Playing chicken with federal debt

Leaders of both parties are playing a dangerous game of political chicken with issues related to our national debt — dangerous for the re-election prospects of party members, but more importantly, for the economic future of this country.

Americans can only hope that behind the public rhetoric and smack talk, real conversations are occurring, perhaps in the ongoing budget-cutting talks being led by Vice President Joe Biden or in discussions between President Barack Obama and Republicans in Congress.

The latest episode of a dare accepted came Tuesday evening, when House Speaker John Boehner brought to a vote a measure to increase the debt ceiling without tying it to budget cuts that Republicans want. Obama and other leading Democrats had said raising the debt ceiling shouldn’t be tied to budget cuts, and demanded they be separated. But when they were, the measure was overwhelmingly rejected, with nearly half the Democrats in the House joining Republicans to kill it.

Now Democratic leaders are accusing Boehner of calling the debt-ceiling vote as a political ploy, something to use in campaign attack ads against Democrats who voted for it. Polls show raising the debt ceiling without cutting spending is deeply unpopular with a majority of Americans.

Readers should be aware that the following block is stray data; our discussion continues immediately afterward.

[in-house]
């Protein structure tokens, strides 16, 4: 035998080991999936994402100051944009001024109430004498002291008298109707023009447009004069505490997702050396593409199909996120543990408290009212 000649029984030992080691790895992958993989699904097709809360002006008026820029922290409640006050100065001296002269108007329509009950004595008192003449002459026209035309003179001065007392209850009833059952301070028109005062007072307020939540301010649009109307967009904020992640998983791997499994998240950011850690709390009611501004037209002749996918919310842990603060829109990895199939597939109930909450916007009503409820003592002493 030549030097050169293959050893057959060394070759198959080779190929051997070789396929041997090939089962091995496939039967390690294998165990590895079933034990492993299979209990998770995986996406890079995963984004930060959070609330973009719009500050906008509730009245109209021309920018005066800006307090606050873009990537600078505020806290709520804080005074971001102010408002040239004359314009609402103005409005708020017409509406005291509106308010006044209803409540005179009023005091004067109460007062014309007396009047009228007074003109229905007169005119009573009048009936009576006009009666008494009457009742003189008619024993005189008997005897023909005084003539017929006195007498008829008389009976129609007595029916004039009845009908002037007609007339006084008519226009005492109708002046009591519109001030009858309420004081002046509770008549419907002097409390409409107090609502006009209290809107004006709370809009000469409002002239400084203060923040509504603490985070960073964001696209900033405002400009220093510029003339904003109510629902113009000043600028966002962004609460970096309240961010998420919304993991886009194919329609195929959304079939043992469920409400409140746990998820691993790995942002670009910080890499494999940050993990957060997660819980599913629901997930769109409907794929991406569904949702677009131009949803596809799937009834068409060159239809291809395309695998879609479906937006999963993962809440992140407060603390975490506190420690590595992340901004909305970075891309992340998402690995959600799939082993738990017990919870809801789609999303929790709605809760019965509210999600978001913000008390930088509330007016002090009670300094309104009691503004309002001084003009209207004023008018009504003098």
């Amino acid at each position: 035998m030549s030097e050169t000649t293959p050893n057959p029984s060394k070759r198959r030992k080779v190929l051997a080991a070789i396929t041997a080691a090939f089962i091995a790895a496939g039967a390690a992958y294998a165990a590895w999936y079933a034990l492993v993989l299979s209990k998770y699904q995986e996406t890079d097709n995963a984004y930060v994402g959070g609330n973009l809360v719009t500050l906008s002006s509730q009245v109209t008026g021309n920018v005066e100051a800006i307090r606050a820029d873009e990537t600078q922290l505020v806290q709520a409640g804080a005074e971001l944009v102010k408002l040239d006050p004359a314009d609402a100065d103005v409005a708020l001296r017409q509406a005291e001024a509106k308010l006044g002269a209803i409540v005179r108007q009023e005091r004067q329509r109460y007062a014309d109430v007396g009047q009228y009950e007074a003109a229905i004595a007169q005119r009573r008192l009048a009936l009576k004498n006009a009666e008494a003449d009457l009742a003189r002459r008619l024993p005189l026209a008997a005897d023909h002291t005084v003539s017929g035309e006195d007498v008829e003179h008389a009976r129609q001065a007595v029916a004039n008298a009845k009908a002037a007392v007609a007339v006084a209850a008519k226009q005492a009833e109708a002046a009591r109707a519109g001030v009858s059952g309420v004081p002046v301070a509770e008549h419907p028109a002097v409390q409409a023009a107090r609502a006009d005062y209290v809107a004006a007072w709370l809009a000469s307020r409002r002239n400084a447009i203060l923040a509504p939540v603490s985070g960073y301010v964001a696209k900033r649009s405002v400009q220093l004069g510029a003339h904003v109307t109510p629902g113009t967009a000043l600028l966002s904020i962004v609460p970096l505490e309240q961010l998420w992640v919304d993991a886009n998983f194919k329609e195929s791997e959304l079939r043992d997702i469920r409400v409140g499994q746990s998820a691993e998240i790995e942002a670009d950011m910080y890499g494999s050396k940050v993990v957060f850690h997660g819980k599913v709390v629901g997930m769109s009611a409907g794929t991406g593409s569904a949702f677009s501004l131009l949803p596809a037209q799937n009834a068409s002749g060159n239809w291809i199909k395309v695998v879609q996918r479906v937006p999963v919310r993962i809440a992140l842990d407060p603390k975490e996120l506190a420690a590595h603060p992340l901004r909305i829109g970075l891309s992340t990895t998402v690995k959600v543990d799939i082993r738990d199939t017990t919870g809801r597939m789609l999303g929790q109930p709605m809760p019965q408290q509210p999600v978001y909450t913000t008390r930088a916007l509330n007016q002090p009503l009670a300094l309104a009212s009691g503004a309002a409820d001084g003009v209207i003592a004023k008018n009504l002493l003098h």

Meanwhile, in the wake of a special election in New York that a Democrat won, Democrats have made it clear they will attack Republicans for voting for Rep. Paul Ryan’s budget plan that would significantly change Medicare. Polls also show a majority of Americans opposed to that part of Ryan’s plan.

Even The New York Times, which vehemently opposes Ryan’s proposal, chastised Democrats over the weekend for failing to produce a budget plan of their own.

News reports indicate the budget-cutting group headed by Biden is near an agreement on cuts that would total $1 trillion over 10 years. That’s welcome, but only a quarter of what Obama’s own debt commission said is needed over the next decade.

The real head-butting will occur over needed cuts to entitlement programs such as Medicare — which Democrats on the far left adamantly oppose — and raising revenue by eliminating tax breaks — which the GOP’s tea-party wing is fighting just as vehemently.

In two months, if nothing is done, the debt-ceiling issue will come to a head. That’s when Treasury Secretary Timothy Geithner says the United States will begin defaulting on its financial obligations if the ceiling isn’t lifted. Even President Ronald Reagan saw defaulting as a catastrophe for the country, and pleaded with Congress to raise the ceiling.

Now, Americans watch as political jalopies careen toward the Aug. 2 debt-ceiling deadline. Some of us cheer them on, more eager to see the other side destroyed in the coming wreck than in finding acceptable solutions. Unfortunately, necessary debate about our long-term debt may be put off until after the 2012 election.

We can only hope that someone hits the brakes and offers a more constructive means of crafting such critical public policy.


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